Because Rainbows Don’t Last.August 18, 2014 at 6:52 am | Posted in Uncategorized | 4 Comments
Well, my plan to de-stress at the lake worked. Enough that my MIL actually commented to me, You seem so much more relaxed this year.
I journaled, and I disconnected from social media, and drank coffee and watched the stillness of the lake in the early mornings, and ran relaxed vacation miles, and sat in an inner tube in the water, and ate and drank and SLEPT. After the first night there, anyway – since I don’t sleep well the first night anywhere – I slept pretty damn well.
The week was gorgeous – the one day where it rained buckets even ended with a brilliant double rainbow.
By the Saturday morning we had to leave, I felt calm and centered and balanced. It’s been so long since I’ve felt STILL, where I haven’t felt that tightness of anxiety in my chest and stomach. It was wonderful. I sat outside, in my pajamas, with my cup of coffee, and savored the stillness – both in the lake AND inside me.
And then we came home and unpacked and I did 50 loads of laundry and made a menu and had to go food shopping and went to a birthday party for our friend and cleaned and Happy came home and Charlie mowed the lawn and I went through mail and put out all the bills that need to be taken care of this week.
So by last night all that calm, that stillness I remembered was gone. Poof.
Rainbows don’t last, and peace is fleeting.
I want to find that stillness again, though. In my everyday life.
* * * *
I’m not sure where I heard about the book, but when I saw the title I knew it was something I needed to read. The title alone made me want to read it. The Great Work of Your Life: A Guide To The Journey of Your True Calling.
For someone like me, who is struggling with career and happiness and wanting more out of my life and wondering if it’s even worth trying to find another career or stick with the one I’ve got… it’s a great book.
And as I was reading, a quote jumped out at me:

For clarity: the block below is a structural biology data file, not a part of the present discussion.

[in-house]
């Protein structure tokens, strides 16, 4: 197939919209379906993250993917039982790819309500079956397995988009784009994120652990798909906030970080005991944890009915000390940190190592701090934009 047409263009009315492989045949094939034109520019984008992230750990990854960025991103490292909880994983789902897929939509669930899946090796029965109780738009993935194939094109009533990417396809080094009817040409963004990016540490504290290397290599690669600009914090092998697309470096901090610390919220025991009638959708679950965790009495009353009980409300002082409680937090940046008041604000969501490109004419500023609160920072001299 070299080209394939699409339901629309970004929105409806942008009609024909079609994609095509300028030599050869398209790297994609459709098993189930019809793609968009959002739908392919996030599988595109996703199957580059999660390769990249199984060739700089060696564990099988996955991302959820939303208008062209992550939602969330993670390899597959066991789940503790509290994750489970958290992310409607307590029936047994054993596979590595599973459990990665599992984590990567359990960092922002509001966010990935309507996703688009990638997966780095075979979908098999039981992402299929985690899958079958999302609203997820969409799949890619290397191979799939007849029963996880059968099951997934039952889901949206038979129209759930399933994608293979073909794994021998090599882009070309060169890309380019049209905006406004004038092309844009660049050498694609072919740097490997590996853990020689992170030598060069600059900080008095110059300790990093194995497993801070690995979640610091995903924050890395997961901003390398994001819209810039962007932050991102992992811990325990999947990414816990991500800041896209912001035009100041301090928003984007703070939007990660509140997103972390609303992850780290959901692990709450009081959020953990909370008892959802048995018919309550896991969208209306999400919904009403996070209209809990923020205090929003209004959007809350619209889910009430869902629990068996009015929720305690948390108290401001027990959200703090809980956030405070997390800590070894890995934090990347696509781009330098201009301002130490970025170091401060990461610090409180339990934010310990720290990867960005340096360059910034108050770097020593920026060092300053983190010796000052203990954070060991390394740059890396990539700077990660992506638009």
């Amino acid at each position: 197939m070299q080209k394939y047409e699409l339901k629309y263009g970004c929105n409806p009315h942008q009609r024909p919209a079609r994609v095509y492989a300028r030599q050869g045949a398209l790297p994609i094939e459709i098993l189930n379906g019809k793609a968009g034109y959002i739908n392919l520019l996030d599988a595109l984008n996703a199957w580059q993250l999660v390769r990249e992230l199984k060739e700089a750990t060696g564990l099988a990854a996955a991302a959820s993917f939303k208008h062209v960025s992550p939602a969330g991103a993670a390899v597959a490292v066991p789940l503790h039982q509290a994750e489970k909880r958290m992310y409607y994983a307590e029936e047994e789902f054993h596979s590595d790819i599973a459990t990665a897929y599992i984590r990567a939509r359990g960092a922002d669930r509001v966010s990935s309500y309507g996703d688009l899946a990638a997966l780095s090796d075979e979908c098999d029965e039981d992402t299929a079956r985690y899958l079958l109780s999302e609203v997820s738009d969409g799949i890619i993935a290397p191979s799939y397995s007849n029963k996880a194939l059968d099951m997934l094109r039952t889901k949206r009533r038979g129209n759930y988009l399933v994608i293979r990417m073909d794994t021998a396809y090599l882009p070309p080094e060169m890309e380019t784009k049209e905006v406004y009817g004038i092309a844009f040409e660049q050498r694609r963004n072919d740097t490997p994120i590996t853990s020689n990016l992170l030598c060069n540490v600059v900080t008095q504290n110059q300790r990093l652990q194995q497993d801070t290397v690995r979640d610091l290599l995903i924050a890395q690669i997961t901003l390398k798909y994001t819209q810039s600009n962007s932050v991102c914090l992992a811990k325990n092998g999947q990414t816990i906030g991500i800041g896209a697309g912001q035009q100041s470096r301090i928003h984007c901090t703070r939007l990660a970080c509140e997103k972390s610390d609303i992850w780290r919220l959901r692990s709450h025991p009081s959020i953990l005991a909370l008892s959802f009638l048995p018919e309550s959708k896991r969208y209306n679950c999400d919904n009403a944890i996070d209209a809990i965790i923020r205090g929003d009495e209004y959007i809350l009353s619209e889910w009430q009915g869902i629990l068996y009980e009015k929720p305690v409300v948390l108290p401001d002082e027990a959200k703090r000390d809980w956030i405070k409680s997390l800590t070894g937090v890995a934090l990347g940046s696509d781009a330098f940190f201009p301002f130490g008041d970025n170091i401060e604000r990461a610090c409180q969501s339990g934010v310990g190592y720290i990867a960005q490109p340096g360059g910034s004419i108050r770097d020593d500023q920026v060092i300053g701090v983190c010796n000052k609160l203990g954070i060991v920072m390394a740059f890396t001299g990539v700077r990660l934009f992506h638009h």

“If you don’t find your work in the world and throw yourself wholeheartedly into it, you will inevitably make yourself your work… You will, in the very best case, dedicate your life to the perfection of your self. To the perfection of your health, intelligence, beauty, home, or even spiritual prowess. And the problem simply is this: This self-dedication is too small a work. It inevitably becomes a prison.”
YES. Holy crap, yes. That is my life right now – improving myself, my marriage, my parenting. I’m the worst kind of perfectionist – not believing I can ever BE perfect but trying to be better than I would be if left to my own devices. It’s like I have too much energy and am looking for ways to expend it.
I want to love what I do. I want to feel like the work I do MEANS something.
I have long said that I don’t know what I want to be when I grow up, that I don’t really know what I want out of my life. I’ve also said that the reason I got my MBA and CPA was because my father challenged me (no joke, when I told him I was trying to decide between getting my MBA and going to law school he laughed and said to me, You? With a MBA? You can’t get a MBA. At least, that’s my memory of it. It’s likely he never said that I couldn’t get a MBA; because wow, that would be a mean and awful thing to say.), and I wanted to prove him wrong.
Last week, in the stillness I felt, when I really looked inside myself, a thought struck me. When I was younger, I loved playing music, reading, and writing. And my father told me that none of those three loves were practical for a career, too.
So why didn’t I take that as a challenge, like I did with his comment about the MBA?
The only thing I can come up with right now is that it has to do with fear. I didn’t care about law school or getting my MBA the way I cared about writing or playing my clarinet.
I think I was afraid of failing at something I loved to do.
* * * *
So I came home from this week with a renewed commitment to writing more. I started a journal last week, and I’ve decided to get up an hour earlier every morning so I can write in my journal. I want to post more here, too. But I think I’m also going to register for a creative writing class at the local community college this winter, too.
The fact is, though I loved writing as a child and teenager, I know nothing about the craft of writing and I’m not at all certain about whether or not I CAN write anything worth anything.
(I do know, though, from some of the books I’ve read/listened to, that you don’t actually have to be a good writer to get published, though.)
Practically speaking, I’m definitely not in a place right now where I can just quit my job and leave. I think that I’ll have to keep doing what I’m doing until another path becomes clear to me. Maybe it’ll be with writing, or maybe it won’t.
But that’s okay. Because right now I’m listening to what my whole self is telling me, instead of allowing my mind to convince me that I’m being selfish and ridiculous and just be quiet, Serenity, you have a great life.
I want more from my work.
I know that rainbows – and the stillness and clarity of vacation – isn’t long lasting. But I have the idea that if I keep listening and not judging myself for the way I feel (and others, too), maybe I can find a place where I can reach that stillness no matter what’s going on around me.
It’s worth looking for, at any rate.